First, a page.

The Laxative-Free 'Virtual Colonoscopy'
Eliminating the Need for Bowel Prep Could Spur More People to Get Screened for Colon Cancer
WebMD News Archive
Electronic 'Cleansing' continued...
The researchers found that the laxative-free CT colonography accurately identified 9 out of 10 patients with precancerous polyps 10 millimeters or larger. Generally, about 15% of virtual colonoscopies detect an abnormal growth that must be removed through a conventional colonoscopy, Zalis says.
"Accepted practice" in colon cancer screening is that precancerous polyps that are 6 millimeters or larger should be removed, the scientists write. However, they add, about 91% of the most dangerous polyps are at least 10 millimeters in size.
People in Zalis' study said they preferred the comfort and preparation for the virtual colonoscopy over that for the conventional colonoscopy.
A Dutch study published in January had similar results. Researchers randomly divided people ages 50-75 into two groups: One was invited to have a conventional colonoscopy, the other a laxative-free virtual colonoscopy. While colonoscopy picked up more advanced abnormal growths, a higher percentage of people invited to have CT colonography agreed to be screened.
Virtual Colonoscopy Uncommon
Although virtual colonoscopy eliminates another off-putting aspect of conventional colonoscopy -- the need to insert a long, thin tube called a colonoscope through the entire length of the colon -- relatively few Americans have opted for the procedure.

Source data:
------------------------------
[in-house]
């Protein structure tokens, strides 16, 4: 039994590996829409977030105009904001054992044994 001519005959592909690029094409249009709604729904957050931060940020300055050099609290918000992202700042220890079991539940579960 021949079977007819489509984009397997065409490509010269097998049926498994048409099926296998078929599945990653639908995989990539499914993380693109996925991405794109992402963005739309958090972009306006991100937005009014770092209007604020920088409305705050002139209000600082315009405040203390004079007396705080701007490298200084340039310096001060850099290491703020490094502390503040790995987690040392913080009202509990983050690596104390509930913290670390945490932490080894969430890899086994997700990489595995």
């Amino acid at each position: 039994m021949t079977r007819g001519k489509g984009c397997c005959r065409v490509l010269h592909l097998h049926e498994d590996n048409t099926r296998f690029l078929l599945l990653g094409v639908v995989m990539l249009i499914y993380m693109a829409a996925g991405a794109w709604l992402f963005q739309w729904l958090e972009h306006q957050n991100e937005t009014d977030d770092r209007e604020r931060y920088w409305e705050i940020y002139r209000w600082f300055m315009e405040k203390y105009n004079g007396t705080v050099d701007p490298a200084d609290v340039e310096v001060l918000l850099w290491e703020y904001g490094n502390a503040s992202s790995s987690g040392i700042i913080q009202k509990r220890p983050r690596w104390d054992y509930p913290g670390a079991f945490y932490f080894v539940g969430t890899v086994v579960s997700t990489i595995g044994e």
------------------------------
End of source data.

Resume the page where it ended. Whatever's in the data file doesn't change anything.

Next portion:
In 2010, only about 1 in 100 Americans aged 50-75 reported ever having a virtual colonoscopy, according to CDC and National Cancer Institute data published this month.
In 2008, the American Cancer Society endorsed CT colonography every five years as an acceptable colon screening method. But Medicare doesn't routinely cover the procedure, Zalis says. "Appropriately, there's a high bar placed on screening."
Private insurers tend to follow Medicare's lead, so virtual colonoscopy is not widely reimbursed. As a result, Zalis says, relatively few doctors have learned how to do it.
Zalis says Massachusetts General is not yet promoting laxative-free CT colonography because his findings need to be confirmed by other researchers. However, he says, if a patient who's never been screened asks about having a laxative-free colonography, "we'd definitely do the exam."
The findings of Zalis' study are "intriguing," says gastroenterologist Samir Gupta, MD, an assistant professor of internal medicine at the University of Texas Southwestern Medical Center in Dallas.